In the wake of Chinese troops not complying with the roadmap for a complete pullback along the Line of Actual Control in eastern Ladakh, India on Thursday forcefully reiterated that it will not accept any unilateral attempts to change the status quo along the border with China.
“India is fully committed to observing and respecting the LAC and that we will not accept any unilateral attempts to change the status quo along the LAC,” Ministry of External Affairs spokesperson Anurag Srivastava said in his weekly briefing.
Speculations are rife that the military-level talks between India and China are running into a stalemate over the LAC issue in Ladakh.
Recalling his June 26 statement, Srivastava said, “I had noted that the conduct of Chinese forces this year, including the deployment of a large body of troops and changes in behaviour, accompanied by unjustified and untenable claims, has been in complete disregard of all the mutual agreements.”
The spokesperson said, “Respecting and strictly abiding by the LAC is the basis of peace and tranquillity in the border areas. Several agreements concluded by India and China since 1993 firmly acknowledge this.”
The two sides, he said, have agreed during the conversation of the Special Representatives to work towards complete disengagement of the troops along the LAC and de-escalation from India-China border areas for full restoration of peace and tranquillity.
“Both sides are engaged in discussions through the established diplomatic and military channels to achieve this objective expeditiously,” Srivastava said.
The maintenance of peace and tranquillity in the border areas is the basis of India-China bilateral relationship, the spokesperson said.
“Therefore, it is our expectation that the Chinese side will sincerely work with us for complete disengagement and de-escalation and full restoration of peace and tranquillity in the border areas at the earliest as agreed to by the Special Representatives,” Srivastava said.
On June 26, India had warned China that trying to alter the status quo on the ground by resorting to force will not only damage the peace that existed along LAC but can also have “ripples and repercussions” in the broader bilateral relationship.
The Ministry of External Affairs had said that China’s repeated incursions into Indian territory this year has been in “complete disregard of all mutually agreed norms”. This came in response to Beijing’s claims that India is to be blamed for June 15 violence at Galwan valley in which 20 soldiers died.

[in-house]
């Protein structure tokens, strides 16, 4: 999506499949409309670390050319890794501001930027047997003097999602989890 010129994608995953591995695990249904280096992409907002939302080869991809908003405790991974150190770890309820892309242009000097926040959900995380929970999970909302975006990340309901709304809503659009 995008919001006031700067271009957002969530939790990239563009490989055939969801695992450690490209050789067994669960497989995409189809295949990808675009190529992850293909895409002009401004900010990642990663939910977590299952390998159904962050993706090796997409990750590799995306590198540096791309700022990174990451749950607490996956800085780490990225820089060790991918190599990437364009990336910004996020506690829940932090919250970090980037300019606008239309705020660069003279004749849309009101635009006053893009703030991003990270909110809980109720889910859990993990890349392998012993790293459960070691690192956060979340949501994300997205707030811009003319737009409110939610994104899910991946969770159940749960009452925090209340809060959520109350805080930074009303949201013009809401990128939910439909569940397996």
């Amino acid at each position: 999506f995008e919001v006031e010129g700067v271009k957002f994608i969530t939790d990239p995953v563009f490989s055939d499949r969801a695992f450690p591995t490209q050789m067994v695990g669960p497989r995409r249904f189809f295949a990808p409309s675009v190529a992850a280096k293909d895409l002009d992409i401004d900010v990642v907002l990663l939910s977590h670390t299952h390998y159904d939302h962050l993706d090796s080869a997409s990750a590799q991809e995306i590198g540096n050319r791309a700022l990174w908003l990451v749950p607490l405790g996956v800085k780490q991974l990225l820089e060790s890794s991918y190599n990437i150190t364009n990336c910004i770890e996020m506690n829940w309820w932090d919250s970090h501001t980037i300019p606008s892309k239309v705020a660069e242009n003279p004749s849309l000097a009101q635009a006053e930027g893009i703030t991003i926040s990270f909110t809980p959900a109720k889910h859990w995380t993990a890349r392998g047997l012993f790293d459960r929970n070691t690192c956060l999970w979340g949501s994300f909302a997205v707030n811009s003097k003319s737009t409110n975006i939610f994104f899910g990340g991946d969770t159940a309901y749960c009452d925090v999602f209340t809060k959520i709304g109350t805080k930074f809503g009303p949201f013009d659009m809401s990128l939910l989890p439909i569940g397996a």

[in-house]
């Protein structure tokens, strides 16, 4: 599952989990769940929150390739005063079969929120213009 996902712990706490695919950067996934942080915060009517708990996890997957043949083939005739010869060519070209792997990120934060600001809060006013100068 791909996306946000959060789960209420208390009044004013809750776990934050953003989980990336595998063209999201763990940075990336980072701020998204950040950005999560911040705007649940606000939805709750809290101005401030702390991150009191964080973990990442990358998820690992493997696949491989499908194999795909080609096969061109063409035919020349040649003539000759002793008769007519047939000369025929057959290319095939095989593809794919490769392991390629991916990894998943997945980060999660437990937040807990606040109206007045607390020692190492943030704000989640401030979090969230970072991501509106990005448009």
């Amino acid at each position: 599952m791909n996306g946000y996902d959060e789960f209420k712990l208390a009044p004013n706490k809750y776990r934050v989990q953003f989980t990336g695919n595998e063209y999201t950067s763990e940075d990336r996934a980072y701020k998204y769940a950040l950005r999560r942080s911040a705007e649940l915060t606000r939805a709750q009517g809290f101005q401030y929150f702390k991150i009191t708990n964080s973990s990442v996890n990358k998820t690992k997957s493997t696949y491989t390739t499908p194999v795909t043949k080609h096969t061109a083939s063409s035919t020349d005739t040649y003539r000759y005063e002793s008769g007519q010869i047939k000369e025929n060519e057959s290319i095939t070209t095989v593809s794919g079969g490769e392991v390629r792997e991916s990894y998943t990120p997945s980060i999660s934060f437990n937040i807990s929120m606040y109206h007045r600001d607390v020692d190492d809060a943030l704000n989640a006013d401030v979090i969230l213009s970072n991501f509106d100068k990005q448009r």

Meanwhile, the disengagement between India and China has reportedly hit a roadblock in eastern Ladakh as Chinese troops have not moved back from the Line of Actual Control (LAC) in line with the consensus arrived at during the military-level talks between both the countries.
Seeing this, the Indian Army is preparing for a long haul and harsh winter in the high-altitude region.
China is reportedly not complying with the roadmap for a complete pullback, which was drawn out during the Corps Commander-level meet on July 14. The Chinese People’s Liberation Army troops have not moved back.
The Indian security establishments said that the Chinese retreated a bit and then returned and therefore, there is a need for “constant verification” of the consensus achieved during the meetings between the Indian and Chinese military delegates.
It has been found that the Indian and Chinese troops have pulled back at Pangong Lake by 2 km and Finger 4 is empty. However, the Chinese are still camping on the ridge line. This clearly indicates that the Chinese had camped at Finger 4 that had traditionally been under the Indian control.
The Chinese had come 8 km into the Indian territory, all the way till Finger 4 from Finger 8. India maintains that the LAC runs through Finger 8. Mountain spurs jutting into the lake are referred to as fingers.
In Galwan Valley, which is called Patrolling Point 14, distance between Indian and Chinese troops is 3 km. At Patrolling Point 15, the distance between troops is around 8 km.
But in Hot Springs, that is Patrolling Point 17, 40-50 troops on both sides are just 600-800 meters apart. The Chinese Army had retreated as per the consensus, but again returned.
Currently, both India and China are engaged in military and diplomatic deliberation to de-escalate the tense situation at the border areas. The countries are locked in a standoff that is over 10-week old, at multiple points, hitherto unprecedented along the border. The tension escalated manifold after 20 Indian soldiers were killed in a violent clash in Galwan valley on June 15.
On July 14, in a marathon meeting that lasted for almost 15 hours, the military delegates of India and China held deliberations on disengagement and de-escalation of troops and materials on their borders in eastern Ladakh along the Line of Actual Control (LAC).
This was the fourth Corps Commander-level meeting between 14 Corps Commander Lieutenant General Harinder Singh and South Xinjiang Military District chief Major General Liu Lin, that took place on the lines of the one held at the Chushul-Moldo border personnel meeting (BPM) point in eastern Ladakh on June 6.
The disengagement process between the two armies in the Galwan valley began on July 6 after a two-month military standoff.
The mutual agreement on disengagement came after a key phone call between Chinese Foreign Minister, State Councillor and Special Representative on the Sino-Indian Boundary Issue Wang Yi and Indian National Security Advisor and Special Representative Ajit Doval on July 5.
Both the countries noted that it was necessary to ensure at the earliest complete disengagement of the troops along the LAC and de-escalation from India-China border areas for full restoration of peace and tranquillity and also agreed that the two sides should not allow differences to become disputes.